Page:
16Th Century English Economics


16Th Century English Economics Essay, Research Paper

Like Plato, almost 2000 years before him, Thomas More was not satisfied with the political and economic structure of the society that he lived in. More found that his society, 16th century England, was a corrupt society that favored the few and oppressed the many. More, like Plato who wrote the Republic, also wrote a political commentary about his time entitled “Utopia”. In Utopia, More explains the relative idiocy of killing a thief for stealing when because of the economic situation of the time many peasants were driven from their homes by the rich landowners. Contributing factors to this consist of the “Black Death” of almost 150 years before and a change in agriculture leading to a rise in poverty as More illustrates in Utopia.

The “Black Death” was a horrible plague that wiped out about two thirds of the population of Europe between the years of 1347-1350. The consequences that followed and the turmoil that affected most of Europe was not fully recovered from until about the sixteenth century. The “Black Death” swept through Europe killing millions of people. It wiped out towns, depopulated cities and left Europe in turmoil. The crops that were in the land died because no one was able to tend the fields and starvation was great during the next few years as food was scarce and the price rose because of it. One good thing that did occur was a rise in the wages of the working class people, namely the peasants.

Such a great loss of people destroyed many small towns and villages and depopulated the cities. The lords consequently received more land when a tenant died without anyone to whom to pass the family farm. Looking for laborers to work the land proved to be a fairly large problem, because of the diminished labor force. Labor was difficult to find and what labor that could be found was more expensive. This was because the peasants realized that they were more in demand and therefore could charge more for their services than they could when the labor force was large. Food, which was more expensive before the “Black Death”, decreased in price because less food was required to feed the population. Manufactured goods rose in price as well as craftsmen were able to charge more for their goods because there was less competition for them. The decrease in farm good prices and the subsequent rise in farm worker wages and manufactured goods had many landowners looking for a different way of getting money rather than through conventional farming.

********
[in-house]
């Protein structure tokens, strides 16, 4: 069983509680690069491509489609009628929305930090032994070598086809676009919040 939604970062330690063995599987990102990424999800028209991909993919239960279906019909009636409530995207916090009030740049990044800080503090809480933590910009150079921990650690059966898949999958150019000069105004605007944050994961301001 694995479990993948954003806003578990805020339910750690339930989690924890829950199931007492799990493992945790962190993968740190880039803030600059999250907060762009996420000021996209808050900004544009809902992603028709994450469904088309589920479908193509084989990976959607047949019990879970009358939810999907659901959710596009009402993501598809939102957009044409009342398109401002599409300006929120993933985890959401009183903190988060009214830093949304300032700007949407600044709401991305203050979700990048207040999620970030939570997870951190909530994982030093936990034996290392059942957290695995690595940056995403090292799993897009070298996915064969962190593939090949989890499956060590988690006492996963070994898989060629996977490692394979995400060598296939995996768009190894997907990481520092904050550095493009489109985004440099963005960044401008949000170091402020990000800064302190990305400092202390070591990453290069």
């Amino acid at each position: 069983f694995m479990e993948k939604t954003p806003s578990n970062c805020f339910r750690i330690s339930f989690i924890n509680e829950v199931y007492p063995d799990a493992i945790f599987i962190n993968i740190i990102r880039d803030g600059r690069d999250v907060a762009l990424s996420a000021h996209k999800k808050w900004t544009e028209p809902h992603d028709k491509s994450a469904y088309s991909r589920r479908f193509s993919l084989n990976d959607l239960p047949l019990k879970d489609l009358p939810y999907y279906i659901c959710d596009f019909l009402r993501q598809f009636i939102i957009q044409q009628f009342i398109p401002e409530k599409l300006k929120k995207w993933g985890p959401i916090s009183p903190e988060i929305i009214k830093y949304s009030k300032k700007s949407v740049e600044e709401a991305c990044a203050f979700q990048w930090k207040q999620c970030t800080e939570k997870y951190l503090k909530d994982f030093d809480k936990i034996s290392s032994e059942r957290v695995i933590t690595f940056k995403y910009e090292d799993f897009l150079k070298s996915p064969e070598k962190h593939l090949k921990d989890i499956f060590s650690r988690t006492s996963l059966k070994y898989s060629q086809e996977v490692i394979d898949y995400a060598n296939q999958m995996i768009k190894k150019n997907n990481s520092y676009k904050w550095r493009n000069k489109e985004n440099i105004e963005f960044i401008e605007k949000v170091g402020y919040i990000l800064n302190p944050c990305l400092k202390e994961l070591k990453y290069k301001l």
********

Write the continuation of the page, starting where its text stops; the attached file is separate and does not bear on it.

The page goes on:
The noble landowners after the “Black Death” did not make as much capital. They needed to figure out a way to make more profit on less merchandise and reduce the number of workers in the fields to reduce their costs. They turned to sheep farming. Wool was the main textile with which one produced clothing. By turning to sheep farming, sheep being the sole producers of wool, and gaining a monopoly on wool, the landowners were able to sell wool for a rather large price to other people in the land. More states that sheep are: “man-eaters. Fields, houses, towns everything goes down their throats”. Unlike fields of grain, sheep need few people to attend them as long as there is a fence around them. They don’t need too many people watching over them to make sure that they do not run away. What began to happen in England at the time is that landowners would evict the peasants from their fields and turn their land and houses into fields in which he could tend his sheep. This had the result of forcing many peasants from the farms into the large cities and into poverty.